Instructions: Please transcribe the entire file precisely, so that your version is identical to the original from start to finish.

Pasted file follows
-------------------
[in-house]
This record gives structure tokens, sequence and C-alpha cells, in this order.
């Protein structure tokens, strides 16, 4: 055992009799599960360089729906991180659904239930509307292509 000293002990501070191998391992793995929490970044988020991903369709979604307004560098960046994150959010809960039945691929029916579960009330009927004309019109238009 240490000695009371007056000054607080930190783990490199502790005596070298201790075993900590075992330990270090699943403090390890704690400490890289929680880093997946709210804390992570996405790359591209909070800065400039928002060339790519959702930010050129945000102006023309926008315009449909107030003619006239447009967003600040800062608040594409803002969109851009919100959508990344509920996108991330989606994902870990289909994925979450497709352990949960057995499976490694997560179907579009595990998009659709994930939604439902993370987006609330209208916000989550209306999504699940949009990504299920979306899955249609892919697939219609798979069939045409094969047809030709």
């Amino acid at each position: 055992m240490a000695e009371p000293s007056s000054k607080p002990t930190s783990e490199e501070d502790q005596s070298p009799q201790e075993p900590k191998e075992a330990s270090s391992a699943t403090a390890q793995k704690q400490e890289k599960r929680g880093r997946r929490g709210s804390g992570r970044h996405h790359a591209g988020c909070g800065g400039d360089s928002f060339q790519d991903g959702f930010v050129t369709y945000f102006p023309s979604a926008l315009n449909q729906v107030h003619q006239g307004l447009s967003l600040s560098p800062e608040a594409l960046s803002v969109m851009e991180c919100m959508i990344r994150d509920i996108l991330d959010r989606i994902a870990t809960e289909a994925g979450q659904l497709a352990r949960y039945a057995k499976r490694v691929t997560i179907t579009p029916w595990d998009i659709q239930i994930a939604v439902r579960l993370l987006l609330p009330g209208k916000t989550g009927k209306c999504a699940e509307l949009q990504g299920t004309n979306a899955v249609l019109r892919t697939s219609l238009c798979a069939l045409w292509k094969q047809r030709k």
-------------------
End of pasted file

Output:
[in-house]
This record gives structure tokens, sequence and C-alpha cells, in this order.
């Protein structure tokens, strides 16, 4: 055992009799599960360089729906991180659904239930509307292509 000293002990501070191998391992793995929490970044988020991903369709979604307004560098960046994150959010809960039945691929029916579960009330009927004309019109238009 240490000695009371007056000054607080930190783990490199502790005596070298201790075993900590075992330990270090699943403090390890704690400490890289929680880093997946709210804390992570996405790359591209909070800065400039928002060339790519959702930010050129945000102006023309926008315009449909107030003619006239447009967003600040800062608040594409803002969109851009919100959508990344509920996108991330989606994902870990289909994925979450497709352990949960057995499976490694997560179907579009595990998009659709994930939604439902993370987006609330209208916000989550209306999504699940949009990504299920979306899955249609892919697939219609798979069939045409094969047809030709």
């Amino acid at each position: 055992m240490a000695e009371p000293s007056s000054k607080p002990t930190s783990e490199e501070d502790q005596s070298p009799q201790e075993p900590k191998e075992a330990s270090s391992a699943t403090a390890q793995k704690q400490e890289k599960r929680g880093r997946r929490g709210s804390g992570r970044h996405h790359a591209g988020c909070g800065g400039d360089s928002f060339q790519d991903g959702f930010v050129t369709y945000f102006p023309s979604a926008l315009n449909q729906v107030h003619q006239g307004l447009s967003l600040s560098p800062e608040a594409l960046s803002v969109m851009e991180c919100m959508i990344r994150d509920i996108l991330d959010r989606i994902a870990t809960e289909a994925g979450q659904l497709a352990r949960y039945a057995k499976r490694v691929t997560i179907t579009p029916w595990d998009i659709q239930i994930a939604v439902r579960l993370l987006l609330p009330g209208k916000t989550g009927k209306c999504a699940e509307l949009q990504g299920t004309n979306a899955v249609l019109r892919t697939s219609l238009c798979a069939l045409w292509k094969q047809r030709k």